When I was
just 20 and first ventured into the world of newspapers, my vision of
the newspaper editor was in every way a caricature. A larger-thanlife
man with a northern accent, hair so short it was not obvious if it was
cut like that or the result of balding, trousers held in place by
braces and, of course, a brash manner.
Finding myself on the staff of
the Gloucester Citizen, I came face to face with my vision. When Mike
Lowe strode through the corridors of the St John’s Lane offices he may
as well have been wearing an “I’m the boss” t-shirt. And I’ll never forget those bright red braces.
started at the Citizen as a lowerthan- low temp – covering for the
editorial assistant – the result of my writing 20-odd letters to local
media begging for a job. I was kept on, I’m not quite sure why – maybe
because I only cost £84 a week.
My first formal introduction to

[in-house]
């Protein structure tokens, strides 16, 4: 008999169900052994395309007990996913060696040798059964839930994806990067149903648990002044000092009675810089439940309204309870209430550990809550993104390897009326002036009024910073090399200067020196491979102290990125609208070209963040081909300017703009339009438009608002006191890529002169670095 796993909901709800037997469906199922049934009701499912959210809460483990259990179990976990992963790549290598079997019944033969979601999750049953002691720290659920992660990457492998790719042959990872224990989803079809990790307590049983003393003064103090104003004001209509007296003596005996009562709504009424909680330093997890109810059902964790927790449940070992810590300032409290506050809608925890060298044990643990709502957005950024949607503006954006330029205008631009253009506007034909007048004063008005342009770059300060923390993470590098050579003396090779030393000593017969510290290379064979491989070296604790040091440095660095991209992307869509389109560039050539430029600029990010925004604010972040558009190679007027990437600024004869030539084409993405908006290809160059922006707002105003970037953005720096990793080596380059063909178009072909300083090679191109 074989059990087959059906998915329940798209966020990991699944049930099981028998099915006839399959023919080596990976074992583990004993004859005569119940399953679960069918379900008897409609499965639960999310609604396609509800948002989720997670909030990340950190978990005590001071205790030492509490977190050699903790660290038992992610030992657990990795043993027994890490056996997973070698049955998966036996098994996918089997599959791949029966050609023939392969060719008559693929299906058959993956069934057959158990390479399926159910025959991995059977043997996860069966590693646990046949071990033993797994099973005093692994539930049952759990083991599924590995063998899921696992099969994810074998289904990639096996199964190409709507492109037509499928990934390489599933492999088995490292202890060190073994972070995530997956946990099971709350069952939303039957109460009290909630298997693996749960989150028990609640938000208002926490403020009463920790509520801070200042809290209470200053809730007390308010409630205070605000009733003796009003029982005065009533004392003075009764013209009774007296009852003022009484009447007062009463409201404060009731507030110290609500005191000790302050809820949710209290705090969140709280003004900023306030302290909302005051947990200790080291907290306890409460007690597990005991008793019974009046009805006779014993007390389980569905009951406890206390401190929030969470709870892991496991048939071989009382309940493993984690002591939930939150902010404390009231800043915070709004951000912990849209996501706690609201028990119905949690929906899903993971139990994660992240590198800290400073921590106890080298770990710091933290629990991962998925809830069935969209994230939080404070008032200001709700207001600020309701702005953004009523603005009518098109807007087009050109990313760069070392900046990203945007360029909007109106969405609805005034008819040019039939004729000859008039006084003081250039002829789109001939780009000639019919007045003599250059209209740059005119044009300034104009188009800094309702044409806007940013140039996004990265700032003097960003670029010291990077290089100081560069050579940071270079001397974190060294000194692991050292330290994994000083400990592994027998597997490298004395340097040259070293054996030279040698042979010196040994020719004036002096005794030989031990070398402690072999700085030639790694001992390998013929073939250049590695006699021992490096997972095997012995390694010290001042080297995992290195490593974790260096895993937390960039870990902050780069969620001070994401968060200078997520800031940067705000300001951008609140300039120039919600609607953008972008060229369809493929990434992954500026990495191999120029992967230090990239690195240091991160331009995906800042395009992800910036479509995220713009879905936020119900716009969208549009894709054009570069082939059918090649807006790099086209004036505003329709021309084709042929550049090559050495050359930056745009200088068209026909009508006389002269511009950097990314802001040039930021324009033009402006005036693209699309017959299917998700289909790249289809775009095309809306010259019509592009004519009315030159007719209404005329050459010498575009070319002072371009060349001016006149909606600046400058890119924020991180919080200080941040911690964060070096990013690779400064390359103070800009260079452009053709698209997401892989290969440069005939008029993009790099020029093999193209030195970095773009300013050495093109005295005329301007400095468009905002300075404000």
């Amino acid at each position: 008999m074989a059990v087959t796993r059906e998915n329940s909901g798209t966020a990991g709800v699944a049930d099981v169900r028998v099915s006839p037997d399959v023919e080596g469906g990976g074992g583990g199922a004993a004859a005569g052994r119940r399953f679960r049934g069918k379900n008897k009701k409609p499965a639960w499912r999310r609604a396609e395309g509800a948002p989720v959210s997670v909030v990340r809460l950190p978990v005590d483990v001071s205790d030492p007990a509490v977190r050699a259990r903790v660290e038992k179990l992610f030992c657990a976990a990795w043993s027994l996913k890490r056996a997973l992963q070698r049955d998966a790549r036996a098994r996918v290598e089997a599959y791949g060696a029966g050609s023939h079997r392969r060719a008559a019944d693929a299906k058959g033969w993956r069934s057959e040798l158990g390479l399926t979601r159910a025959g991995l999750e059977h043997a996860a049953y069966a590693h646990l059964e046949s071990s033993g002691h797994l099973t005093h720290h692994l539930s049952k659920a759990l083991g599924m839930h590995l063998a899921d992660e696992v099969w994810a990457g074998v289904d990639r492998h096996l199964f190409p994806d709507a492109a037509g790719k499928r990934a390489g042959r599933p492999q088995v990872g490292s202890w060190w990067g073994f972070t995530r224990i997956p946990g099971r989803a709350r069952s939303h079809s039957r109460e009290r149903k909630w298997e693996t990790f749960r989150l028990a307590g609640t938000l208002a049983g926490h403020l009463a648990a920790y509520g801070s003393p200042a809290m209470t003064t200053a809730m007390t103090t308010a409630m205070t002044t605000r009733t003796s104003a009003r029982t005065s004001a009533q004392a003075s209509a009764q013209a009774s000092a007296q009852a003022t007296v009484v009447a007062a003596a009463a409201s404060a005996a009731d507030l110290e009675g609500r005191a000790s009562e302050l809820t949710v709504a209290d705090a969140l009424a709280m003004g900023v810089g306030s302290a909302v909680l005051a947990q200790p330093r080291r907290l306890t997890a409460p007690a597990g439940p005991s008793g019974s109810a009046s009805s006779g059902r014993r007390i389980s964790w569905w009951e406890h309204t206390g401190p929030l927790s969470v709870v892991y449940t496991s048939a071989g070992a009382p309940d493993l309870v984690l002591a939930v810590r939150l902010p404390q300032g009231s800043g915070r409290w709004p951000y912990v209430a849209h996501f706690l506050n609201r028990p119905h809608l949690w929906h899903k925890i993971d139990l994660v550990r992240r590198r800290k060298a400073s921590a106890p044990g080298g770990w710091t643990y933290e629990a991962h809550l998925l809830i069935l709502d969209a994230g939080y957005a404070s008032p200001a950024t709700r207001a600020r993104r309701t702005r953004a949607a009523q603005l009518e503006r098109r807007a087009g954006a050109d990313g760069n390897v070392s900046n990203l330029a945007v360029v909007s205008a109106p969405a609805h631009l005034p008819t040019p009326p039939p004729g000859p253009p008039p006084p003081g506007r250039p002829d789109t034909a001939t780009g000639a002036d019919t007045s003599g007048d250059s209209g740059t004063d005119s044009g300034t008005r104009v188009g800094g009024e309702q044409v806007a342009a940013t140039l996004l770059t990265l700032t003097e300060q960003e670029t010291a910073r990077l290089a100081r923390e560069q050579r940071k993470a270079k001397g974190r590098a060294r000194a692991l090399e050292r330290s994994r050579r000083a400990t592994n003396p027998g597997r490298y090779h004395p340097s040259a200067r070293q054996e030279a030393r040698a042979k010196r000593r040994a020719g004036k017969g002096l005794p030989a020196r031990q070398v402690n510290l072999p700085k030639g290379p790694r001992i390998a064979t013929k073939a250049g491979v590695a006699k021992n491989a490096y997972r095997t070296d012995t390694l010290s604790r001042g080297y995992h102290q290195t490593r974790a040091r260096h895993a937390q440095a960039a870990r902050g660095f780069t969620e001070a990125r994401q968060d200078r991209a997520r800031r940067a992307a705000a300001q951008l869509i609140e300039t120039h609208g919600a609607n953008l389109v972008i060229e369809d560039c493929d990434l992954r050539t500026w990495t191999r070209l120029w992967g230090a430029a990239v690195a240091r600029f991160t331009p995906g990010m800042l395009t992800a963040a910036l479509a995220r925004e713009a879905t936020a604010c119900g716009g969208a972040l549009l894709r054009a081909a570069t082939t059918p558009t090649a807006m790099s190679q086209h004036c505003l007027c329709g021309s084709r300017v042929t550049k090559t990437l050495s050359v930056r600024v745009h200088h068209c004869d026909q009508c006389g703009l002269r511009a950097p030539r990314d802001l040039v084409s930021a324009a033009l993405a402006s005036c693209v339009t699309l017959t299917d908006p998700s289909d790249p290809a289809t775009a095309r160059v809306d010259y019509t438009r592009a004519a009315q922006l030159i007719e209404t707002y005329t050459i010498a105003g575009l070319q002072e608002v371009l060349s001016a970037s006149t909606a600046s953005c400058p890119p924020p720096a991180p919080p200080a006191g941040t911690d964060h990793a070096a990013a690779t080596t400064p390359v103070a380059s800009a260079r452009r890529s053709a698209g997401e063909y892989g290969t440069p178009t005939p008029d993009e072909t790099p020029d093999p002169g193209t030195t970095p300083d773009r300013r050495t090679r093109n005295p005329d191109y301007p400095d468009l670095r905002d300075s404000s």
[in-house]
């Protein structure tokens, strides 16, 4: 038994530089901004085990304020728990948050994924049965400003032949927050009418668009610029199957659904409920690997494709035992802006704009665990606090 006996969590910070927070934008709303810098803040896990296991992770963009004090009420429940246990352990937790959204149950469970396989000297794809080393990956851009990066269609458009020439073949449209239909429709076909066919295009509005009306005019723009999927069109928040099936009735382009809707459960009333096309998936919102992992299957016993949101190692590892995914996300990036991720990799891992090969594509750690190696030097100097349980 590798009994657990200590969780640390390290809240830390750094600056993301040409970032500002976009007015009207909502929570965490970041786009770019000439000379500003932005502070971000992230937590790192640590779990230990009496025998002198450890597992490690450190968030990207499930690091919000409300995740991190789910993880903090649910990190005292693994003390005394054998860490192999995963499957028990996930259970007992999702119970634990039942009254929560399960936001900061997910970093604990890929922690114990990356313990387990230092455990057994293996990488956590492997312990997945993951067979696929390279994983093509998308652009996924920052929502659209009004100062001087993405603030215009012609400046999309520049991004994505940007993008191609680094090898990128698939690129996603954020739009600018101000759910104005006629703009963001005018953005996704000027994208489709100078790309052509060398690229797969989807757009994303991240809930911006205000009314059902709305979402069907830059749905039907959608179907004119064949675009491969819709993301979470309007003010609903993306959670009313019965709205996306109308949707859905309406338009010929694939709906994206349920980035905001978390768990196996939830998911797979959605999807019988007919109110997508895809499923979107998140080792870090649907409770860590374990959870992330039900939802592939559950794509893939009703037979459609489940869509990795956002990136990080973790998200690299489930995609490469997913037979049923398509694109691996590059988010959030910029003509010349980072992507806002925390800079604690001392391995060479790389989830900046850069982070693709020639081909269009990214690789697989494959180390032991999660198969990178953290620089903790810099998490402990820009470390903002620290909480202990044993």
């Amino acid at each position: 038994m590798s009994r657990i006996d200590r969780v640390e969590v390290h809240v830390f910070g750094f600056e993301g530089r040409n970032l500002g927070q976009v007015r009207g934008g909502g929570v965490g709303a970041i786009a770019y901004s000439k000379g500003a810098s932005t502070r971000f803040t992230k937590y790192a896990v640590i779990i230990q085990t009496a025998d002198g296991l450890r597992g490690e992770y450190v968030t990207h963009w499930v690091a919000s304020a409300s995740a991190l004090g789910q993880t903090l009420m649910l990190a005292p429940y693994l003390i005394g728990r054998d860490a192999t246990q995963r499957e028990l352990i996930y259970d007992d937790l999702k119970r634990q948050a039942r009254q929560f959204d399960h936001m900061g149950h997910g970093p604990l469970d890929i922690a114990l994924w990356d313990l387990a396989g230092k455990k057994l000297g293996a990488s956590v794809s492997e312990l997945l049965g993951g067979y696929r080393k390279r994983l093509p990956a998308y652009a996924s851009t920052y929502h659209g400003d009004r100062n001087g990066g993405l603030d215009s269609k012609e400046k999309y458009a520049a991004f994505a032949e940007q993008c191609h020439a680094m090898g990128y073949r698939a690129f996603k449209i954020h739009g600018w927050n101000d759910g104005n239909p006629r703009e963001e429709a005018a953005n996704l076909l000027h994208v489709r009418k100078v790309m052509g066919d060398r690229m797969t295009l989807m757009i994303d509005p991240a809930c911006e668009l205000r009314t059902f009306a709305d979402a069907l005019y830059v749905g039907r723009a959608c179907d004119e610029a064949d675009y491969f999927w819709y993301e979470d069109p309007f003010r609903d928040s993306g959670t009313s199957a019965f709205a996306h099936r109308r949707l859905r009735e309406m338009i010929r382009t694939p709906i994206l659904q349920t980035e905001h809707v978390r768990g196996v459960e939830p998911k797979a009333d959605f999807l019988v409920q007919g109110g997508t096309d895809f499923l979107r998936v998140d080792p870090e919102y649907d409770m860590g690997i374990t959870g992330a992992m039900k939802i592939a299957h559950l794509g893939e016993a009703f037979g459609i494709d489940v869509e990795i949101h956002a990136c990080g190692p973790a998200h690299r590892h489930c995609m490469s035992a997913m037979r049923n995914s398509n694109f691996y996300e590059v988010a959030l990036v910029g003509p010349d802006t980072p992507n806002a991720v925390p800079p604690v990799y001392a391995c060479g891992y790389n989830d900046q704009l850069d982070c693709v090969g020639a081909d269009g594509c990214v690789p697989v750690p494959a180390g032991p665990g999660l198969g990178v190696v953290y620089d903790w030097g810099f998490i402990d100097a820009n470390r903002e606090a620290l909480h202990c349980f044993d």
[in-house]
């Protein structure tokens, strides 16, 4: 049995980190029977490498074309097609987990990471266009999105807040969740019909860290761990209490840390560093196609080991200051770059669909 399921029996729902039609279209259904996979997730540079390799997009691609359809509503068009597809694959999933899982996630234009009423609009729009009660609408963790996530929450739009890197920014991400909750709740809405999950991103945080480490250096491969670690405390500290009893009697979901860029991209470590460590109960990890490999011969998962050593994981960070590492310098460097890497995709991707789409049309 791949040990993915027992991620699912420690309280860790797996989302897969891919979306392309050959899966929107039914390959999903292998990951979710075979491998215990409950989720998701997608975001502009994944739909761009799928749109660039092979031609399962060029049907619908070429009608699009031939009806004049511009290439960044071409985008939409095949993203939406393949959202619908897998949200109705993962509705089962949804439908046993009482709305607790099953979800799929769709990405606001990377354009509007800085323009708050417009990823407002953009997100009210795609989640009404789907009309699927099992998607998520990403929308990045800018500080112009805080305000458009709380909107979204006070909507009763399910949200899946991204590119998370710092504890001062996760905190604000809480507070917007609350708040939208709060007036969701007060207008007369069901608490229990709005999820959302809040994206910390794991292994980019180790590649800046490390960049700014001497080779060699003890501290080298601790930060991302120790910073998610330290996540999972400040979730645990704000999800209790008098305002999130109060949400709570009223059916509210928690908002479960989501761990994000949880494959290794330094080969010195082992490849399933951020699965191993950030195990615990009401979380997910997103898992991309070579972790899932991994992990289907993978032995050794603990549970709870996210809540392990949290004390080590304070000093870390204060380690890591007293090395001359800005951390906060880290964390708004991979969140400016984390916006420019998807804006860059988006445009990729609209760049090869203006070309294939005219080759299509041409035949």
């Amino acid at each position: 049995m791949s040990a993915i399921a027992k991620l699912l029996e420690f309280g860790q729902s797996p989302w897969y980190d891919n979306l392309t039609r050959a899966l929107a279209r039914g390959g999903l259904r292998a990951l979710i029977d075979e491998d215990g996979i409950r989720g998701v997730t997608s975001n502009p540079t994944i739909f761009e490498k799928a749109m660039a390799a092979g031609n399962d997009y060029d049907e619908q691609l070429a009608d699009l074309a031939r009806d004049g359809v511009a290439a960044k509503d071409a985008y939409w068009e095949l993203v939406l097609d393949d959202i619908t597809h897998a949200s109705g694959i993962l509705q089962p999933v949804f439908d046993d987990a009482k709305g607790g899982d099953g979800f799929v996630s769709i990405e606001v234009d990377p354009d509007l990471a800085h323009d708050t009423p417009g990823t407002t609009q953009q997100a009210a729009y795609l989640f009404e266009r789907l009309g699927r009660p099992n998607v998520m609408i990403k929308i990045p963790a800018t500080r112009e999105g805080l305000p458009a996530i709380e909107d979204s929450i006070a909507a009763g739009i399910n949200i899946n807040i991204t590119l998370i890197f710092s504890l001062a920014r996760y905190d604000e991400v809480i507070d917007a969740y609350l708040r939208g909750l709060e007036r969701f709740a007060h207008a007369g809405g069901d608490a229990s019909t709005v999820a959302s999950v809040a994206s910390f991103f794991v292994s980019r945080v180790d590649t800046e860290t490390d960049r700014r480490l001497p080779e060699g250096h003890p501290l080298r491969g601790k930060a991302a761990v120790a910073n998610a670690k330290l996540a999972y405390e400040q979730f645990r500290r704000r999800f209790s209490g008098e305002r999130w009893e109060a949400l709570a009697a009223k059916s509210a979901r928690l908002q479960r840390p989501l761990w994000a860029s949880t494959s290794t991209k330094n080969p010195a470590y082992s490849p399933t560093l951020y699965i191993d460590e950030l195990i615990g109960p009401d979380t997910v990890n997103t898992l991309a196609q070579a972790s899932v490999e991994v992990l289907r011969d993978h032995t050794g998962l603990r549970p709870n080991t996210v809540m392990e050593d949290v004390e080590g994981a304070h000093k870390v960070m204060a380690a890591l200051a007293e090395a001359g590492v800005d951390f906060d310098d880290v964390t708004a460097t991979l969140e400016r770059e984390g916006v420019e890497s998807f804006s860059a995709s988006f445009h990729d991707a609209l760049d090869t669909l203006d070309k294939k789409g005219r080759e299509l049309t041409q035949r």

Mike involved a summons to his office. What did the editor want with
me? I was just the poor sod who chopped bits of paper off the Press
Association tele-printer and ran copy from the subs to the typesetters.
When I arrived in his office, Mike was in full newspaper editor mode.
back in his chair behind a big desk, he said firmly: “I want you to get
my lunch.” He paused, but before I could speak, he added: “A quarter
pounder with cheese, large fries and 40 Dunhill.”
initiation, Mike would occasionally lob a £20 note on my tiny desk next
to the subs and depart without conversation. I always knew what to do –
the order, a quarter pounder with cheese, large fries and 40 Dunhill,
never changed. I dreamt of the day that McDonald’s started selling
cigarettes, if only to simplify my chore.
Mike generated a lot of
respect very quickly at the Citizen – gossip on the subs desk was
always acerbic but never aimed at him – and my early attempts at
writing for the paper were, I assume, on the basis that they were
subsequently encouraged, met by his approval.
Although we were at
opposite ends of the editorial pecking order and our interactions were
limited, Mike’s influence on my experience at the Citizen is
indisputable. As it represented my grounding in journalism, which gave
me huge confidence as my career progressed, I have much to thank him
Daryl Willcox, founder and chief executive, Daryl Willcox Publishing